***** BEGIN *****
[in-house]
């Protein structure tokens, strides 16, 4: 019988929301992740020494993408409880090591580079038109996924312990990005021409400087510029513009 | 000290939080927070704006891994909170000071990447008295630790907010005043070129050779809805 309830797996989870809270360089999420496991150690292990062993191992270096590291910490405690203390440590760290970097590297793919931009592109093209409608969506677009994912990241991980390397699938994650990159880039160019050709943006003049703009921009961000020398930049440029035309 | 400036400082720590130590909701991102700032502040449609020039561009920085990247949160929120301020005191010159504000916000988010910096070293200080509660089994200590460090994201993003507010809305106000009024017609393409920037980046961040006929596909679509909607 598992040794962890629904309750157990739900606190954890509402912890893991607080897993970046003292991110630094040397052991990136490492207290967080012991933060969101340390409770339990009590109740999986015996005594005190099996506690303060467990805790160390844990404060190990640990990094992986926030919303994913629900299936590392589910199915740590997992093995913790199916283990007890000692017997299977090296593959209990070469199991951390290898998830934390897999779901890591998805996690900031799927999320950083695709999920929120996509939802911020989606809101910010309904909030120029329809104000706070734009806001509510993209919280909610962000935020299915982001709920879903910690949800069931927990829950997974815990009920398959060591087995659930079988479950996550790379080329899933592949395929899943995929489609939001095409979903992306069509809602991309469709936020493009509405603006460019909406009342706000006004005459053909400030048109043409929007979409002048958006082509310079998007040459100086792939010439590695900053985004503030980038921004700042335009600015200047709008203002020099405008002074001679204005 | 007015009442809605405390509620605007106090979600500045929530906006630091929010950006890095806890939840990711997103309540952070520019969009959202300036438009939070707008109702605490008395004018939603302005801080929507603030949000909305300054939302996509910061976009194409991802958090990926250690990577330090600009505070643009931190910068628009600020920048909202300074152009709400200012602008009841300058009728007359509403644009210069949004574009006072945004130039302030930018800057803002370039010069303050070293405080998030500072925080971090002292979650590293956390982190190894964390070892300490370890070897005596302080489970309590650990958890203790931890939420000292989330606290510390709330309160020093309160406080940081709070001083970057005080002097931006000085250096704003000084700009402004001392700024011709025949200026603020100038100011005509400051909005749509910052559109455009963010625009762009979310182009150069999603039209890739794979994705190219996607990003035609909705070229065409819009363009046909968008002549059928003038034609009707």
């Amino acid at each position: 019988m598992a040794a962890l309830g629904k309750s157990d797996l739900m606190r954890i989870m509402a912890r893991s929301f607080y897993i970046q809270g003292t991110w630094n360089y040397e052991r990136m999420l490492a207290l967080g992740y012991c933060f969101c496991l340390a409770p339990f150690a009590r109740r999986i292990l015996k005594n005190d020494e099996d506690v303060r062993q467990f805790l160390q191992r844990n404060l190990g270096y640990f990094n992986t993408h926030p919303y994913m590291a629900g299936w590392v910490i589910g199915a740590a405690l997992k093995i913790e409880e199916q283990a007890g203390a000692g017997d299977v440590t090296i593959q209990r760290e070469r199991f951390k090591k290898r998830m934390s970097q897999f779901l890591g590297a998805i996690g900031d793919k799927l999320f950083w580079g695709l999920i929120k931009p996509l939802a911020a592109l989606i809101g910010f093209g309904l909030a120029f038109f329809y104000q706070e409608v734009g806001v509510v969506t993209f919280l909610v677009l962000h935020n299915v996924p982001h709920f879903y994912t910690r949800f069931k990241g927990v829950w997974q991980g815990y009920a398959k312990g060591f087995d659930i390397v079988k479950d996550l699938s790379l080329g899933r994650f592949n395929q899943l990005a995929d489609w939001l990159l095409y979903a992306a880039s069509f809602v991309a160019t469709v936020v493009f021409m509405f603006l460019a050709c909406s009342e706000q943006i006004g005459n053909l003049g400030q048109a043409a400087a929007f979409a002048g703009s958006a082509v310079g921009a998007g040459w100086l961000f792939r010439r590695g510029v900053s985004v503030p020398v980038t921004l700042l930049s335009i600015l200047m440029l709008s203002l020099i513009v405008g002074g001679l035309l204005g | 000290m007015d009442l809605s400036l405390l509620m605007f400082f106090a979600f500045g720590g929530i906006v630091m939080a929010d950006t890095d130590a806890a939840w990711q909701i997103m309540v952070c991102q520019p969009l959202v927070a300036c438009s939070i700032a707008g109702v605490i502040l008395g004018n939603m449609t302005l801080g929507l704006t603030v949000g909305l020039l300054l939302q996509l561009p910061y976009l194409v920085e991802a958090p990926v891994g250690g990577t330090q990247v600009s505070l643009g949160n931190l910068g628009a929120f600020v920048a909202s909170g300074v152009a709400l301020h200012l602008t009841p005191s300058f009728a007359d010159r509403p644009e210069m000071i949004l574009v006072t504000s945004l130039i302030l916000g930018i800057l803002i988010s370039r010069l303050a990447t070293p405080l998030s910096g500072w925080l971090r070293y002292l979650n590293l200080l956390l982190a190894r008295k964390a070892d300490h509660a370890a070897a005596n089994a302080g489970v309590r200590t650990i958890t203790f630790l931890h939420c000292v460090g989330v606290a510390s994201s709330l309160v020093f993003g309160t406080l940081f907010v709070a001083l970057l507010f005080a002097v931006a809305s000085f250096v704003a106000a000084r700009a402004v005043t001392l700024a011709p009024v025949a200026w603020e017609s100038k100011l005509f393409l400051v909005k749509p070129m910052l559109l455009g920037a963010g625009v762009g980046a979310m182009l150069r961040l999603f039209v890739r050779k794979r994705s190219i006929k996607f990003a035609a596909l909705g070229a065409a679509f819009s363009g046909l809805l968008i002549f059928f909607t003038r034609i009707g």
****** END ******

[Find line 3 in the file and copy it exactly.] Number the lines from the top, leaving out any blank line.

């Amino acid at each position: 019988m598992a040794a962890l309830g629904k309750s157990d797996l739900m606190r954890i989870m509402a912890r893991s929301f607080y897993i970046q809270g003292t991110w630094n360089y040397e052991r990136m999420l490492a207290l967080g992740y012991c933060f969101c496991l340390a409770p339990f150690a009590r109740r999986i292990l015996k005594n005190d020494e099996d506690v303060r062993q467990f805790l160390q191992r844990n404060l190990g270096y640990f990094n992986t993408h926030p919303y994913m590291a629900g299936w590392v910490i589910g199915a740590a405690l997992k093995i913790e409880e199916q283990a007890g203390a000692g017997d299977v440590t090296i593959q209990r760290e070469r199991f951390k090591k290898r998830m934390s970097q897999f779901l890591g590297a998805i996690g900031d793919k799927l999320f950083w580079g695709l999920i929120k931009p996509l939802a911020a592109l989606i809101g910010f093209g309904l909030a120029f038109f329809y104000q706070e409608v734009g806001v509510v969506t993209f919280l909610v677009l962000h935020n299915v996924p982001h709920f879903y994912t910690r949800f069931k990241g927990v829950w997974q991980g815990y009920a398959k312990g060591f087995d659930i390397v079988k479950d996550l699938s790379l080329g899933r994650f592949n395929q899943l990005a995929d489609w939001l990159l095409y979903a992306a880039s069509f809602v991309a160019t469709v936020v493009f021409m509405f603006l460019a050709c909406s009342e706000q943006i006004g005459n053909l003049g400030q048109a043409a400087a929007f979409a002048g703009s958006a082509v310079g921009a998007g040459w100086l961000f792939r010439r590695g510029v900053s985004v503030p020398v980038t921004l700042l930049s335009i600015l200047m440029l709008s203002l020099i513009v405008g002074g001679l035309l204005g | 000290m007015d009442l809605s400036l405390l509620m605007f400082f106090a979600f500045g720590g929530i906006v630091m939080a929010d950006t890095d130590a806890a939840w990711q909701i997103m309540v952070c991102q520019p969009l959202v927070a300036c438009s939070i700032a707008g109702v605490i502040l008395g004018n939603m449609t302005l801080g929507l704006t603030v949000g909305l020039l300054l939302q996509l561009p910061y976009l194409v920085e991802a958090p990926v891994g250690g990577t330090q990247v600009s505070l643009g949160n931190l910068g628009a929120f600020v920048a909202s909170g300074v152009a709400l301020h200012l602008t009841p005191s300058f009728a007359d010159r509403p644009e210069m000071i949004l574009v006072t504000s945004l130039i302030l916000g930018i800057l803002i988010s370039r010069l303050a990447t070293p405080l998030s910096g500072w925080l971090r070293y002292l979650n590293l200080l956390l982190a190894r008295k964390a070892d300490h509660a370890a070897a005596n089994a302080g489970v309590r200590t650990i958890t203790f630790l931890h939420c000292v460090g989330v606290a510390s994201s709330l309160v020093f993003g309160t406080l940081f907010v709070a001083l970057l507010f005080a002097v931006a809305s000085f250096v704003a106000a000084r700009a402004v005043t001392l700024a011709p009024v025949a200026w603020e017609s100038k100011l005509f393409l400051v909005k749509p070129m910052l559109l455009g920037a963010g625009v762009g980046a979310m182009l150069r961040l999603f039209v890739r050779k794979r994705s190219i006929k996607f990003a035609a596909l909705g070229a065409a679509f819009s363009g046909l809805l968008i002549f059928f909607t003038r034609i009707g």